Global Information Society Watch 2013: Women’s rights, gender and ICTs
Report calls for safer internet for women’s and girls’ rights
A new report released by the Association for Progressive Communications (APC) and the Humanist Institute for Cooperation with Developing Countries (Hivos) explores women’s rights and gender through the lens of information and communications technologies (ICTs).
This year’s edition of GISWatch shows that gains in women’s rights made online are not always certain or stable. While access to the internet for women has increased their participation in the social, economic and governance spheres, there is another side to these opportunities: online harassment, cyberstalking and violence against women online, all of which are on the rise globally. This GISWatch edition is a call to action to increase participation of women in all forms of technological governance and development, and to reaffirm and strengthen their rights online.
Reports from around the globe
GISWatch 2013 features reports from 45 countries that span the globe on topics like the rights of domestic workers, trafficking in women, participation in governance, child brides and the right to abortion. A series of expert thematic reports address issues such as access to infrastructure, participation, online disobedience, and sexuality online.
“There are many important issues that these reports raise, but the one thing, as editor, that struck me was how invasive and threatening the online space for women can be — if they exercise and insist on their sexual and human rights,” said GISWatch Editor Alan Finlay.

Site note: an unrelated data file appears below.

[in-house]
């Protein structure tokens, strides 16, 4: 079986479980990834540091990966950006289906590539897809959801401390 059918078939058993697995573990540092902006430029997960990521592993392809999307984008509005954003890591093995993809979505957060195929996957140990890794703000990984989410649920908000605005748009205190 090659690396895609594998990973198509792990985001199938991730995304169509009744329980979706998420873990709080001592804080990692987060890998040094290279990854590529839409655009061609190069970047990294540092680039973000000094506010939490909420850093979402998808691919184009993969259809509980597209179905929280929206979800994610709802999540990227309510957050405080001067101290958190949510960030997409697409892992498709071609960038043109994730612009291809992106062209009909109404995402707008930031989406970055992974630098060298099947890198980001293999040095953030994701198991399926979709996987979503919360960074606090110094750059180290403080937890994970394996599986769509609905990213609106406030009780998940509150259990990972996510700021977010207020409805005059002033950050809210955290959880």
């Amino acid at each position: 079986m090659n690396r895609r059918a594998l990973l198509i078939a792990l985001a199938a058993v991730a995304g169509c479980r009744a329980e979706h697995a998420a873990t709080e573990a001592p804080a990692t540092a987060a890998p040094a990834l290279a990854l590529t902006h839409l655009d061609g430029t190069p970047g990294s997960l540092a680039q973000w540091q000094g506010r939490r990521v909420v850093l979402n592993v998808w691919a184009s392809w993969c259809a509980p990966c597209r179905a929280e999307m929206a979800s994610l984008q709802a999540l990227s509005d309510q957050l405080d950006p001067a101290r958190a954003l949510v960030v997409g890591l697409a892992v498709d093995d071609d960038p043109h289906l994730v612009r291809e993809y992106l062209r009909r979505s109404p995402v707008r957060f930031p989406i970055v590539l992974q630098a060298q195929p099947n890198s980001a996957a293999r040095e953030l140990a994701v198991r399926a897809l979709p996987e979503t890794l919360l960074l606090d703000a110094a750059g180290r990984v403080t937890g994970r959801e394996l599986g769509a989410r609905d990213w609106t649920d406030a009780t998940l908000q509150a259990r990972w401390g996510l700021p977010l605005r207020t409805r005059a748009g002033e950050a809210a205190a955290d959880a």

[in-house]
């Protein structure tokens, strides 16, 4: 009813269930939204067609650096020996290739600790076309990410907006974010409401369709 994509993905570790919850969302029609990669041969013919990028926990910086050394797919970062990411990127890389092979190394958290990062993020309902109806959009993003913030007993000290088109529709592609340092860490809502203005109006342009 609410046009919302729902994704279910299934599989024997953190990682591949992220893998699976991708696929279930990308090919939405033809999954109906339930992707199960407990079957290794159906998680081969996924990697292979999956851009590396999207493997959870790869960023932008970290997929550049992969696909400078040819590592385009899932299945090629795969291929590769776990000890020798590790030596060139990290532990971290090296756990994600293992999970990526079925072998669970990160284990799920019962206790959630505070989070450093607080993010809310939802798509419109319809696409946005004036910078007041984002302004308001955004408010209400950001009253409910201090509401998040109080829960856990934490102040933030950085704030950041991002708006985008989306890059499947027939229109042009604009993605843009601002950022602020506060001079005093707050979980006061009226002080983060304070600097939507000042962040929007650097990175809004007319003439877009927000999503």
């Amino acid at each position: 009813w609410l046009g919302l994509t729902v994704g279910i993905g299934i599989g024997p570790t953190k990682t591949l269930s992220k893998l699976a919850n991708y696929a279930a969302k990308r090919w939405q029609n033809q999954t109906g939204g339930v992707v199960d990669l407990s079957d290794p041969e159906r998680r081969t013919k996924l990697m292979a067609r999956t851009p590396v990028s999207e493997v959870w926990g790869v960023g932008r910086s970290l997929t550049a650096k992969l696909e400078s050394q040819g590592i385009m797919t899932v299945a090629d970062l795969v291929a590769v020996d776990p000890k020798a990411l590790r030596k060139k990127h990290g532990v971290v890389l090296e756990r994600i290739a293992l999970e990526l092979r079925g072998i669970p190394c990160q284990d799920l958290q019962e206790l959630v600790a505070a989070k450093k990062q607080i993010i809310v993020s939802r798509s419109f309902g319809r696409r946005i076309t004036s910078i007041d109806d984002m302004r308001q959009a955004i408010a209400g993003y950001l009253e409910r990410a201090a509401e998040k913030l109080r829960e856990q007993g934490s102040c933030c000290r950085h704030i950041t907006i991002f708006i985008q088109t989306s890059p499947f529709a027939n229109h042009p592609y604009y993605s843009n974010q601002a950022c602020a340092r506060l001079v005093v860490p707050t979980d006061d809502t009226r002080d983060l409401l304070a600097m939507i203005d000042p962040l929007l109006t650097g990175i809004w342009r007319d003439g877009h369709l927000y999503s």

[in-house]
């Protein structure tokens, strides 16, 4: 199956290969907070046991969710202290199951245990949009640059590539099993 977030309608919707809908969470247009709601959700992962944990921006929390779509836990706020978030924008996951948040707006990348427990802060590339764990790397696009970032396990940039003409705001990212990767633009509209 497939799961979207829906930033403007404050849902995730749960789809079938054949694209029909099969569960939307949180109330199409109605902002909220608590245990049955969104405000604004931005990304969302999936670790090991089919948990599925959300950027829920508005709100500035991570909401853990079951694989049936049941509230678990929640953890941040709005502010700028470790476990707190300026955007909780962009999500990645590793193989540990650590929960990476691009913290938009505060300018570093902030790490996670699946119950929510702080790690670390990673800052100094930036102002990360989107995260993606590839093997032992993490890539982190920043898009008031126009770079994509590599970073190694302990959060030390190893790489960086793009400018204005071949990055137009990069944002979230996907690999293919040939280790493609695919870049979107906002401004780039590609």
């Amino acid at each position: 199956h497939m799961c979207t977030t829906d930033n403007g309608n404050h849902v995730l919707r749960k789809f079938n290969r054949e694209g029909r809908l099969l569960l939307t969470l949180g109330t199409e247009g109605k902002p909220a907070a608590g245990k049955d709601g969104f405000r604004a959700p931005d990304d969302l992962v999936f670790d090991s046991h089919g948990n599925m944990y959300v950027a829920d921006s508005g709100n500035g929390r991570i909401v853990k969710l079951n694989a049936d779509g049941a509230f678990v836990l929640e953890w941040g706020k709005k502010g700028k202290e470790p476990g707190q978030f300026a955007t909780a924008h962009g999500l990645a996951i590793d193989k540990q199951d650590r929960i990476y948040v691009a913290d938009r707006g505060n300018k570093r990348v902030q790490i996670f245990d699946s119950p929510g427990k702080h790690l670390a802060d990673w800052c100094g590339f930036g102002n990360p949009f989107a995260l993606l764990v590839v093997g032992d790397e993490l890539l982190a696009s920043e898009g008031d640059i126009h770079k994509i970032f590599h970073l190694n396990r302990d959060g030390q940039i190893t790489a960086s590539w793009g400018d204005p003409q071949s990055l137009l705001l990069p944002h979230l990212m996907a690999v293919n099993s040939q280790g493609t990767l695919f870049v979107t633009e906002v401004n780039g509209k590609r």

“According to the ITU in 2013 globally, 37% of all women are online, compared with 41% of all men. Despite this significant number, there is very little conversation and focus on how the internet and other technologies impact women’s realities. This edition of GISWatch responds to this gap and shows why including a gender perspective and surfacing women’s rights in discussions about the internet and technology are a prerequisite for good governance and the full realisation of rights,” stated Jan Moolman, APC Women’s Rights Programme project coordinator.
Women’s empowerment and ICTs.
“The power of women’s organising combined with the power of the internet offers exponential opportunities for expanding social justice and equality. Seising those opportunities — and preventing the co-optation of both — requires the kind of thoughtful analysis and “finger-on-the-pulse” insights that GISWatch offers. It provides a much-needed bridge between internet rights and women’s human rights and raises issues that should be on all agendas as discussions on the post-2015 development agenda move forward,” said contributor Joanne Sandler. Senior Associate of Gender at Work.
“Empowered women, defending and claiming their rights, are change agents that make equality and social justice for women a reality. ICT and internet are offering tools to reach a broad audience. Hivos facilitates alternative information streams by making online content of local bloggers and citizen journalists– including media productions from women activists and women groups– accessible for the broader public and traditional media. This stimulus creates more diversity in the media landscape and offers citizens– men and women– spaces where their voices can be heard,” stated Loe Schout, Head of Bureau Culture, ICT & Media at Hivos.